Home Buyer Beware: When Home Sellers Don’t Disclose Property Information
I was having coffee with a friend when the subject of home property disclosures came up. This type of legal document can be a hassle for the home owner trying to sell their property and, in some cases, a deal breaker for the person(s) buying the property. In it, the home seller is prompted to disclose what they know about the property in advance of the sale. Home buyers may use the information to drive their negotiations or to alert their inspectors to specifically look for certain things. Some states, such as California, require very detailed explanations of the neighborhood as well.
The reason this topic came up was a sale that might become a rescinded sale. The seller in this particular instance knew in advance of a construction project next door (a demolition and a plan to rebuild apartments) and never mentioned it to the buyer. But the seller mentioned the reason for selling to another neighbor. The house was sold and the disclosure document had made no mention of this construction event next door. The new owners were made aware of the project when the builder asked permission to build a footing for the building that would have a sunken garage. That footing would be located beneath their home.
Is this a case of home buyer beware or a clear-cut case of failure to disclose?
Real estate brokers are not required to know the law and in most cases, we will recommend the party contact an attorney. In these types of situations, where hundreds of thousands of dollars may be involved, it is often surprising how few people will consult legal advice on the paperwork. And one of the most important documents a real estate lawyer will likely review is the property disclosure form.
Generally, disclosures cover known issues. But occasionally, almost always during the inspection, some problems the home owner was unaware of will crop up. They may not have been aware of a pest infestation for example. But the other, most commonly disclosed items should be made known and noted by the home owner.
If the home has plumbing or sewage issues, roofing problems or water leaks, foundation cracks, drainage concerns, or lead paint, these issues must all must be disclosed. Attempting to cosmetically hide these issues may make these problems disappear long enough to positively impact the sale. But the buyer may still have recourse.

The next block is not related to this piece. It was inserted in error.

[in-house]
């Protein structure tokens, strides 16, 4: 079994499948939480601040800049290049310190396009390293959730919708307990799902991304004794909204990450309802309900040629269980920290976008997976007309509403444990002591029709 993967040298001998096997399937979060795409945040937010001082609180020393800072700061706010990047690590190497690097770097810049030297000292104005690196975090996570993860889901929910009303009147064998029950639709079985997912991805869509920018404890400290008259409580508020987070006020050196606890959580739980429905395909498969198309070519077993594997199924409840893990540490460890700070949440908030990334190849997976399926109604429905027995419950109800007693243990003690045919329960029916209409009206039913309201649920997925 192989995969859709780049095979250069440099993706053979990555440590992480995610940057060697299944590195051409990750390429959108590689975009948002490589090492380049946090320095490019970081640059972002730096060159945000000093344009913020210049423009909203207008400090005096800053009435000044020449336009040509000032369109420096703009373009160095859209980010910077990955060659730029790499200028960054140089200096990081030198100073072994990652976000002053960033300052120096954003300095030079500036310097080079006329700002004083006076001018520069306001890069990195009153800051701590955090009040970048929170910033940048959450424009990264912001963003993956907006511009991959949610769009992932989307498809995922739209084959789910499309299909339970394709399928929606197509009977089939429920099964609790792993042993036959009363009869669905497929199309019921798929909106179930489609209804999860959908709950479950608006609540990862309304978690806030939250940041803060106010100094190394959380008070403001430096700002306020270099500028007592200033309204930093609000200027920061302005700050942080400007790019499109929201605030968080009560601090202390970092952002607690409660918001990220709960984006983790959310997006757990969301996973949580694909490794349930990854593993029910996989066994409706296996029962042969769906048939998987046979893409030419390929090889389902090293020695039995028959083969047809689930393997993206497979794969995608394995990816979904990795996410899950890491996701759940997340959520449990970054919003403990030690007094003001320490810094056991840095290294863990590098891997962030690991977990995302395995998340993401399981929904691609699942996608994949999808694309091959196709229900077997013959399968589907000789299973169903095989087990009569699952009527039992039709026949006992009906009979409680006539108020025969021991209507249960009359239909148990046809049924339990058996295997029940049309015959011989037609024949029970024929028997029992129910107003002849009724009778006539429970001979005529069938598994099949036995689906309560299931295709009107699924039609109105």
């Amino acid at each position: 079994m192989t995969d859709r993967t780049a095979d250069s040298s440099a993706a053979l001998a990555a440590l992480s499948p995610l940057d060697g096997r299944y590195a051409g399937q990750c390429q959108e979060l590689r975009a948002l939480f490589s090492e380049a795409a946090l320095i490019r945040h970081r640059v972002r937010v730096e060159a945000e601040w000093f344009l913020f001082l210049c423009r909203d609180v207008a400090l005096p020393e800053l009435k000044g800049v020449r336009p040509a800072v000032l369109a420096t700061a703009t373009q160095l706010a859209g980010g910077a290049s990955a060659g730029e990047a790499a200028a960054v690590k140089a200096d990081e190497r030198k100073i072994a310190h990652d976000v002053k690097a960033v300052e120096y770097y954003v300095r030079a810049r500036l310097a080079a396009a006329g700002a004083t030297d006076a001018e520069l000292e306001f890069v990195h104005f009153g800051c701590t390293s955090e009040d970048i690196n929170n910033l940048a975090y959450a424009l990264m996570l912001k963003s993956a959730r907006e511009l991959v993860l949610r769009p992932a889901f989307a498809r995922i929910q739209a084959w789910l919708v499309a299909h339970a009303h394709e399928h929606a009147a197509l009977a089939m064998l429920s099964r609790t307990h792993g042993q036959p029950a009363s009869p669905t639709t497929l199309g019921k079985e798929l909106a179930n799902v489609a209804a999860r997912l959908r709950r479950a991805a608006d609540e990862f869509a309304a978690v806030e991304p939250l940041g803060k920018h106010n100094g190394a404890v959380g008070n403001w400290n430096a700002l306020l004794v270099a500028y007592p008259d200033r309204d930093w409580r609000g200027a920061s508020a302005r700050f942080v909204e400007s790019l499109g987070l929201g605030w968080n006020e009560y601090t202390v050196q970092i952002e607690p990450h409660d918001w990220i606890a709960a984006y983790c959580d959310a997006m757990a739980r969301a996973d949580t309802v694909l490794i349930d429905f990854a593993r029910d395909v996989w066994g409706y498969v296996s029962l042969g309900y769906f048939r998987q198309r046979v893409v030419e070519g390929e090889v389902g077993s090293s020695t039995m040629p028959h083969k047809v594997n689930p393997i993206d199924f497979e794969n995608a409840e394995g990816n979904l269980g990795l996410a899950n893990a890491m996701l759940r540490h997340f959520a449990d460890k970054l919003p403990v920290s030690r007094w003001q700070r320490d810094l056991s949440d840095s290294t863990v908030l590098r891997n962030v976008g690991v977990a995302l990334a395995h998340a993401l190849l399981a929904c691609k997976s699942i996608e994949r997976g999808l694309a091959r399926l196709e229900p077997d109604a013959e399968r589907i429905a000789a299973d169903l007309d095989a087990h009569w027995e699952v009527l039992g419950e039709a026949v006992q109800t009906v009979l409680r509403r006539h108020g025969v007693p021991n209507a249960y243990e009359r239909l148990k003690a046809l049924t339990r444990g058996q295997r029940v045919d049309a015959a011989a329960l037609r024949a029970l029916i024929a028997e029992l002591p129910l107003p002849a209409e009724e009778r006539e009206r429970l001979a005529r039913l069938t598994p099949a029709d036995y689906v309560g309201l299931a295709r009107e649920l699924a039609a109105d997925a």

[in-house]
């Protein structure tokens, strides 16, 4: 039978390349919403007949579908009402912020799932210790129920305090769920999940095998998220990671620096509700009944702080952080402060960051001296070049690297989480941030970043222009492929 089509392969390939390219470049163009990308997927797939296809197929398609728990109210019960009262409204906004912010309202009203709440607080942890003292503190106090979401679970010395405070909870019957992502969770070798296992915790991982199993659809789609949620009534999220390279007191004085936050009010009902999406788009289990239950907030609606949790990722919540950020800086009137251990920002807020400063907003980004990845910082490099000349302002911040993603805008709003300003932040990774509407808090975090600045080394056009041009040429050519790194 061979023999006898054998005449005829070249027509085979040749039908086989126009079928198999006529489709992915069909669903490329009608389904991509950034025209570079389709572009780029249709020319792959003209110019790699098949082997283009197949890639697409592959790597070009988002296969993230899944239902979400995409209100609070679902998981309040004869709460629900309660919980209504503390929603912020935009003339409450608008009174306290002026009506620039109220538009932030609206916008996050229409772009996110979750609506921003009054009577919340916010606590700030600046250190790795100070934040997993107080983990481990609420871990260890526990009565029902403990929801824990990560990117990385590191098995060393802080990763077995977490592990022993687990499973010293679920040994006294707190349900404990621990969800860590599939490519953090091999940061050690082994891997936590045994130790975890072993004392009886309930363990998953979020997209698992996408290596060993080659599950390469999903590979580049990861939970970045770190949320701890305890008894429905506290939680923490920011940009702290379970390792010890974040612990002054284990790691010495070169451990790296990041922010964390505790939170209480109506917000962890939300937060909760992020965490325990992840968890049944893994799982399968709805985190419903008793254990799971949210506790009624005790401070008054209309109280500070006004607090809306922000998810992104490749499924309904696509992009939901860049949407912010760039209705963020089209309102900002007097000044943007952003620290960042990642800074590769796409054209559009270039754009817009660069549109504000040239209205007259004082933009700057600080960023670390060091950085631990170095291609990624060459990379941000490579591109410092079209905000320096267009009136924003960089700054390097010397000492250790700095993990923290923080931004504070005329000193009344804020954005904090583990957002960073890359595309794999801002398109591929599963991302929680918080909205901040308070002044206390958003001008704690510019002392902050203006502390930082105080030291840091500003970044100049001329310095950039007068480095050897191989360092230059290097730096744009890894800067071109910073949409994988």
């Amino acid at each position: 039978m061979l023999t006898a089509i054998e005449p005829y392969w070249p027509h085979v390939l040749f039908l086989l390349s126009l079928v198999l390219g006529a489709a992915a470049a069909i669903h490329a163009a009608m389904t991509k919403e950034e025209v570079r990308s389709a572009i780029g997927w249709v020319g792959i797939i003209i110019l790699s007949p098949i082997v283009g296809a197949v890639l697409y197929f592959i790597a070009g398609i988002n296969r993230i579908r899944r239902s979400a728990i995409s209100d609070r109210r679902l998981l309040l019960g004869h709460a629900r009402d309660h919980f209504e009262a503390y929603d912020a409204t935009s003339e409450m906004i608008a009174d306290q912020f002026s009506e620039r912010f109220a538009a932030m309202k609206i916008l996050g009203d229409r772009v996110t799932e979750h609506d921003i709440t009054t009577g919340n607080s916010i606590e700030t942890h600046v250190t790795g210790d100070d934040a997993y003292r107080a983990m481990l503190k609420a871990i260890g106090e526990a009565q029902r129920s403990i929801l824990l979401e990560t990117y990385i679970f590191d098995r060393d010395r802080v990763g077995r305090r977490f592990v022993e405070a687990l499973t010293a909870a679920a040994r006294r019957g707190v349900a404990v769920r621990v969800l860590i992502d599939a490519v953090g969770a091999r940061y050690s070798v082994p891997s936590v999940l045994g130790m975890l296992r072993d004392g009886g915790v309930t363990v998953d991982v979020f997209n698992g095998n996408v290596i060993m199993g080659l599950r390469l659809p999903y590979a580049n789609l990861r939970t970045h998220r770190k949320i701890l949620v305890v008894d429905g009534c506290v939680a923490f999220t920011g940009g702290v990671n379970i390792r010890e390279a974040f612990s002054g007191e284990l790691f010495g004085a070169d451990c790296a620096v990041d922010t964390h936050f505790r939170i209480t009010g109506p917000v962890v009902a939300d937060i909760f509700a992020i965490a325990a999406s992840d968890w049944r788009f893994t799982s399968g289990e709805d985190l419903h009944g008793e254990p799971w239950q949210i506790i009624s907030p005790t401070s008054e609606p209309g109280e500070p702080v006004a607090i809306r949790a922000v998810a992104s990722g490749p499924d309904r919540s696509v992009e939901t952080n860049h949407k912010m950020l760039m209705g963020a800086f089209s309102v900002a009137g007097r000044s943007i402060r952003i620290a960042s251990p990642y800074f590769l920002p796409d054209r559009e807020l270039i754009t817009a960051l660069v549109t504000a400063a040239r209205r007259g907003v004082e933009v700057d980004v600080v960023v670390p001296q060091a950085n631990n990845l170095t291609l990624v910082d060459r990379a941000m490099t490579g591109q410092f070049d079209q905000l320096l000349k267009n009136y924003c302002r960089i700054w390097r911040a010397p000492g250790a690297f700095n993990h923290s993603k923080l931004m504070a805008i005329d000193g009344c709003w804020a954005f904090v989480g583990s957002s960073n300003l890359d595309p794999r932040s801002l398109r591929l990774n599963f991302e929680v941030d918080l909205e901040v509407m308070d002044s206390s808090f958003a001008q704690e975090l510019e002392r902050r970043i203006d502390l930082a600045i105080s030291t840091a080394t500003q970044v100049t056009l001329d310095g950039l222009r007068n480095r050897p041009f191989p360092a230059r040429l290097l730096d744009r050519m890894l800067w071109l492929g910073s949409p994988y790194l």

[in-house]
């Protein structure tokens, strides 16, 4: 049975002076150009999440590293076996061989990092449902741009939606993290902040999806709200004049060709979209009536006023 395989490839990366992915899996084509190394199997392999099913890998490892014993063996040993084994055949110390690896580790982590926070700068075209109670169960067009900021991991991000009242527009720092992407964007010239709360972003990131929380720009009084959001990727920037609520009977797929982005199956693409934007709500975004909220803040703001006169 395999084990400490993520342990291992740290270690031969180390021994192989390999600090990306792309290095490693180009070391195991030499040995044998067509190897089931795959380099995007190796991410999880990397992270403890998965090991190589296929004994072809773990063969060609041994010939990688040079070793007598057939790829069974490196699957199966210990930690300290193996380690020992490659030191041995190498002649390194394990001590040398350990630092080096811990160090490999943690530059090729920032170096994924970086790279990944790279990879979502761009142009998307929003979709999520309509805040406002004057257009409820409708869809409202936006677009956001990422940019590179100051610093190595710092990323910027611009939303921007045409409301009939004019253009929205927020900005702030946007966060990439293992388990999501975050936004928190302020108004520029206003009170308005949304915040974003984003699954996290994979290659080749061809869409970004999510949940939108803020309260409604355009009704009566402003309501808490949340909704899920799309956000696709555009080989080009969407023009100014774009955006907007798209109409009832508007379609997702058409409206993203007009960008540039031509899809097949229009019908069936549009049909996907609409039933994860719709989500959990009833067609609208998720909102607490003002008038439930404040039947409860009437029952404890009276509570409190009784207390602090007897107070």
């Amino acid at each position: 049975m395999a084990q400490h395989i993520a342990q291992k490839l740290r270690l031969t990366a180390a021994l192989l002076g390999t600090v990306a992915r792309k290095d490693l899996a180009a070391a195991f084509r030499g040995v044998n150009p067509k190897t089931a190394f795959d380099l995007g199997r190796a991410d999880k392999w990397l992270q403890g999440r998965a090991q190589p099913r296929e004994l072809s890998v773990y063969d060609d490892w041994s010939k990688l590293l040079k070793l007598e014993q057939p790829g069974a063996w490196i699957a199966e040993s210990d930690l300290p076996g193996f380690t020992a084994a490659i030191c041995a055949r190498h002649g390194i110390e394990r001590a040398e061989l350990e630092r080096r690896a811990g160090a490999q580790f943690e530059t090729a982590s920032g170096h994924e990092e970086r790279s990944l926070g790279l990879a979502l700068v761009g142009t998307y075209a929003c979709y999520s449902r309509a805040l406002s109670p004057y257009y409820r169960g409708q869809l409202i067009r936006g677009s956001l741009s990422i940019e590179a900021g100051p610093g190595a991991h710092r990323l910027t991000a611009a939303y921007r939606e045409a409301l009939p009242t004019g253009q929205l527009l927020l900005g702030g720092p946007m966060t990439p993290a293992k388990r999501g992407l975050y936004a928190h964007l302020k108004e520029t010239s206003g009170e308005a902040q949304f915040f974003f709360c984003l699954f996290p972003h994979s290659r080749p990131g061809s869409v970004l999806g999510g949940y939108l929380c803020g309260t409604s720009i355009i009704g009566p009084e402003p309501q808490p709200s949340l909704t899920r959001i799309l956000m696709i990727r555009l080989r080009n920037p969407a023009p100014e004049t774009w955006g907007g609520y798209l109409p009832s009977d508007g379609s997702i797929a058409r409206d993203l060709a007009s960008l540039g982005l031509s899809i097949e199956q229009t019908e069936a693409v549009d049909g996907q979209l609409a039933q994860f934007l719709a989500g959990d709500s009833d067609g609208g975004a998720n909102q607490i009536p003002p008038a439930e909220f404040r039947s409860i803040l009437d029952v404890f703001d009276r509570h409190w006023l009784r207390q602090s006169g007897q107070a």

Many of these problems can be resolved without going to court. Some, like the situation mentioned above, may take that path however. How the court rules could have negative consequences for the deal. For instance, if an amicable settlement can’t be reached, the court may instruct the seller to foot the bill for the repairs, force the seller to pay for the cost of taking the claim to court (including attorney’s fees), and in extreme cases such as the one above, rescind the sale (the court makes the former owner take the house back). It may even see something more criminal and suggest that the whole deal was fraudulent and if the intent to defraud it present, criminal action might be taken as well.
In the situation mentioned above, not only was the buyer not aware of the potential construction, which could last years, she is also asthmatic. What appeared to be a good deal at the time, the perfect house so to speak at an incredible price was actually a home priced to sell for an undisclosed reason. Fortunately this situation is an outlier and not the norm.
Disclosure documents should be treated with a great deal of importance. The Jones Group @ Sunriver Realty has decades of experience in Central Oregon property sales. Let us help you sell your home or buy the home of your dreams.
How can we assist you today?
On behalf of The Jones Group @ Sunriver Realty
Nola Horton-Jones, Principal Broker/Realtor | ABR, C-RIS, e-PRO, GREEN, RSPS, CCIM Candidate
Bryce Jones, Broker/Realtor | ABR, CRS, e-PRO, GREEN, GRI, RSPS, SFR
The Jones Group @ Sunriver Realty | 57057 Beaver Drive | Sunriver, OR 97707
Mobile: 541-420- 3725 | Mobile: 541-420- 4018 | Fax: 541-593- 5123
Licensed in Oregon